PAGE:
The composer describes his Lyric Serenade, a five-movement duo for violin and bass: “The title describes its character as being lyric-dramatic, as opposed to develop.m.ental and symphonic. Although there is no specific programmatic narrative to the work, there is a clear dramatic trajectory to the succession of movements. The first and last movements use a deliberately accessible style (groove-based rhythms, regular phrase structure, strong melodic profiles, extended tonalities) to represent an extroverted position. The second and fourth movements represent transition and are more ambivalent in their presentation of material. The second movement reluctantly moves away from the security of the conventions heard in the first movement, and towards a less familiar, but more personal, language of its own. The central movement, marked ‘slow’ and ‘static’ is the most contemplative and introverted of the group. The movement begins quietly and in unison. As the lines move chromatically away from each other, the dissonance creates a ‘beating’ between the notes, which in turn generates motion and an increase in tempo. There are no traditional bar lines in this movement. Instead the instrumentalists must create lines and ‘events’ (chords and harmonies). Eventually what emerges is a progression, not unlike that of a chorale, but in a decidedly modern language. The fourth movement is again one of transition, moving tentatively out from the introspective center while making an attempt to regain its momentum. The last movement re-establishes the confidence represented by a comparatively accessible style, but with an added element of complexity in its construction. Here accessibility masks a deeper complexity so it appears on first experience as remarkably similar in character, if not in language, to the first movement. But a closer listening will reveal some of the most highly nuanced music of the entire suite. One might detect a symmetrical pattern to the design, and in its crudest form the movements do reflect an ABCBA configuration. Rather than being a return, the latter B and A (movements 4 and 5) continue the progression of ideas that are part of the larger musical argument.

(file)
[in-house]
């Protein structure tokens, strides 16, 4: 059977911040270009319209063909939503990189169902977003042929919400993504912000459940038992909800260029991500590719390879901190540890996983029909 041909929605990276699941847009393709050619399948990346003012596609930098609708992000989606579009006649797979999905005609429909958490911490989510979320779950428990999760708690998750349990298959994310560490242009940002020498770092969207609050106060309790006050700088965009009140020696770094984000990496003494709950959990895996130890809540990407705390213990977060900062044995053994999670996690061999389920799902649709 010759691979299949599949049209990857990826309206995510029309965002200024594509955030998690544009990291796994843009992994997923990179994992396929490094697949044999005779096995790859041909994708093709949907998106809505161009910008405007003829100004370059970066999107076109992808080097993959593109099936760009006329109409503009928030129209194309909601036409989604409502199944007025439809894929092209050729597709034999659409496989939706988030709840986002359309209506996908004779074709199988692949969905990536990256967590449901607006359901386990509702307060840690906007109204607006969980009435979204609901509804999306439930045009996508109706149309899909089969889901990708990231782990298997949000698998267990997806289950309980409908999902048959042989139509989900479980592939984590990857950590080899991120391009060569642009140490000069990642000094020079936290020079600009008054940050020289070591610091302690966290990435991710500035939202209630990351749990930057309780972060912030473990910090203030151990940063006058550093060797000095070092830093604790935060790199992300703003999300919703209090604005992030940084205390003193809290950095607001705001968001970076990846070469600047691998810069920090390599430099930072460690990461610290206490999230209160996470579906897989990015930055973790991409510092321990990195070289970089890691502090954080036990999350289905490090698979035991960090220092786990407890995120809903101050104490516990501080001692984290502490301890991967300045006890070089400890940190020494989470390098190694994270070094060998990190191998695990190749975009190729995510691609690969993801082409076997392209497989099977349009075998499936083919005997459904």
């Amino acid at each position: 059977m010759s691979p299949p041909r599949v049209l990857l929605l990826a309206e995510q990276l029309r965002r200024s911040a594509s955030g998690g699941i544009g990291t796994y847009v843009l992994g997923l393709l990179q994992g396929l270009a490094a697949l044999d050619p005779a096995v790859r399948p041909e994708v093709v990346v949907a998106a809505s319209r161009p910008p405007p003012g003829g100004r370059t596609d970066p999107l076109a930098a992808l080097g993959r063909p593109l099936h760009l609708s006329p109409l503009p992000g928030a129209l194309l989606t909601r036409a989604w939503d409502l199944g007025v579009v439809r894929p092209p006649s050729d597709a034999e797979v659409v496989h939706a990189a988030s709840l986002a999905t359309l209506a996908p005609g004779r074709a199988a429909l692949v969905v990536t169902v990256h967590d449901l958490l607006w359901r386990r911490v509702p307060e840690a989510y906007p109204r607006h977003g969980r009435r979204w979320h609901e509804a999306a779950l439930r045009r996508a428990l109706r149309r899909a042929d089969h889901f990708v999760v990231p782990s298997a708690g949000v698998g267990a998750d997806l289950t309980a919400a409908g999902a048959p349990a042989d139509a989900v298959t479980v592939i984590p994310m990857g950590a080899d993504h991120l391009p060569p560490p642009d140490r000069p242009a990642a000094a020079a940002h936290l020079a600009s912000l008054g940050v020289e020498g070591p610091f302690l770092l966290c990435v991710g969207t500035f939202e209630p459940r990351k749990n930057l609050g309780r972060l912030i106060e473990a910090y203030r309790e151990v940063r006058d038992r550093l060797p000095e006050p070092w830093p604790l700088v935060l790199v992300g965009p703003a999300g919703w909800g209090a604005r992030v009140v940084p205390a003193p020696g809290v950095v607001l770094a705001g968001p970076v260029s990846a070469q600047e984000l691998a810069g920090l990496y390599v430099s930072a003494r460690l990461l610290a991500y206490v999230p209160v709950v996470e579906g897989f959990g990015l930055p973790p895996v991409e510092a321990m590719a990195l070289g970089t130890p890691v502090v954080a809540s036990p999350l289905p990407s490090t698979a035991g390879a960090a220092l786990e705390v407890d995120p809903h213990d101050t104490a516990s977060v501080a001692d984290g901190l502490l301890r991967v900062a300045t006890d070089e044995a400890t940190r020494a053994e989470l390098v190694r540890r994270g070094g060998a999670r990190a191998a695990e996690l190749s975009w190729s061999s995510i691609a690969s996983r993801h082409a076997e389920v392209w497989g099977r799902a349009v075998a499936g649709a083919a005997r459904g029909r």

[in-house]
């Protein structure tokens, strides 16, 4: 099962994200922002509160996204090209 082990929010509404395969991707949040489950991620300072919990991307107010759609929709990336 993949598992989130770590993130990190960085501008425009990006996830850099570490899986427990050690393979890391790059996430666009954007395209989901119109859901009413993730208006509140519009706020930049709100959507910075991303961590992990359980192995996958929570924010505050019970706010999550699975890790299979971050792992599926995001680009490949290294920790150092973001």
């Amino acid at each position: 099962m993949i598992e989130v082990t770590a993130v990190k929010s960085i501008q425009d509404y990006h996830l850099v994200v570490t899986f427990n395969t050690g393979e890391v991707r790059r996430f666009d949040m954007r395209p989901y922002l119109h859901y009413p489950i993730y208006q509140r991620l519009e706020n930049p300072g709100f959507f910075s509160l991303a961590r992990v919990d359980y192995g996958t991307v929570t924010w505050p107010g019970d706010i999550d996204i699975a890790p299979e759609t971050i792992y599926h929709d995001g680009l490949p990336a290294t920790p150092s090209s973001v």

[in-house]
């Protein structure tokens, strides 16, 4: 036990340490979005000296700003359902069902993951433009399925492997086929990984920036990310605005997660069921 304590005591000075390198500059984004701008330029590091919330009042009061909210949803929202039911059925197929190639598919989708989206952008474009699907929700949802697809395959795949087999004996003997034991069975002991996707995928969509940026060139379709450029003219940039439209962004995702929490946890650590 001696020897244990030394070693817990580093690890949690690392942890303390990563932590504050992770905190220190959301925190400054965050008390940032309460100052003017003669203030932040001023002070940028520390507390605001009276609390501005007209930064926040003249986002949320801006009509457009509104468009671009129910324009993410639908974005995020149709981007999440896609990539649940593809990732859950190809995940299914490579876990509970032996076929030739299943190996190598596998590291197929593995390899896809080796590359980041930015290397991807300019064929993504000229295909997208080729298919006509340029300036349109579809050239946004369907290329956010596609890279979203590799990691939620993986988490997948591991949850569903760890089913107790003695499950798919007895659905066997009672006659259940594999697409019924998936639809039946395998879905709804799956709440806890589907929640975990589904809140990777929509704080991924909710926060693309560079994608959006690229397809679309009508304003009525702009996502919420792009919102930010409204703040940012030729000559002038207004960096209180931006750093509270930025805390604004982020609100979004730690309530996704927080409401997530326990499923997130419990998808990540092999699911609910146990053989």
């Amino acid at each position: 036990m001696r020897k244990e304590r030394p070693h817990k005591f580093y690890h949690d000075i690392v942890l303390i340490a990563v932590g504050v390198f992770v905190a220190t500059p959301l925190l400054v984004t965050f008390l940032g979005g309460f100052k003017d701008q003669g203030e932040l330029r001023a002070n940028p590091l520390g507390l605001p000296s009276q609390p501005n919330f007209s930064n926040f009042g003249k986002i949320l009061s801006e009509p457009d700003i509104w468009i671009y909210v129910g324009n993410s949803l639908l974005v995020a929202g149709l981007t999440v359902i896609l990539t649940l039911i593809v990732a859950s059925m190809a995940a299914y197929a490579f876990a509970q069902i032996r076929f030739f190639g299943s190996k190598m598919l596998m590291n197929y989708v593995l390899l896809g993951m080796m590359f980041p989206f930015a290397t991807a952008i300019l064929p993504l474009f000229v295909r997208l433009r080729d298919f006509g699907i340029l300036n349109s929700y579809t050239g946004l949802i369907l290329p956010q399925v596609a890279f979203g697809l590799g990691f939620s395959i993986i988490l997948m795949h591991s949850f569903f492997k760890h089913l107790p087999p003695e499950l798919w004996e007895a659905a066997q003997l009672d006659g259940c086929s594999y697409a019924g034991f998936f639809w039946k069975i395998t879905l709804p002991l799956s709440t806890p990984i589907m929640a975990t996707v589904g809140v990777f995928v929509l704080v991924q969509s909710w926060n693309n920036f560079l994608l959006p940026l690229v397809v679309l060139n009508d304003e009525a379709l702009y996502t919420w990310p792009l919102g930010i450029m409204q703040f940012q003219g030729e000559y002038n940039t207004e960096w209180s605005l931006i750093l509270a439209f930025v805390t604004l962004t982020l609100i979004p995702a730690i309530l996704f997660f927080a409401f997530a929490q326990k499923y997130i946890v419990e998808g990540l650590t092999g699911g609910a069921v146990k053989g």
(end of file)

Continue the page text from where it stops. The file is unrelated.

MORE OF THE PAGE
Sponsored by: Karen Sternal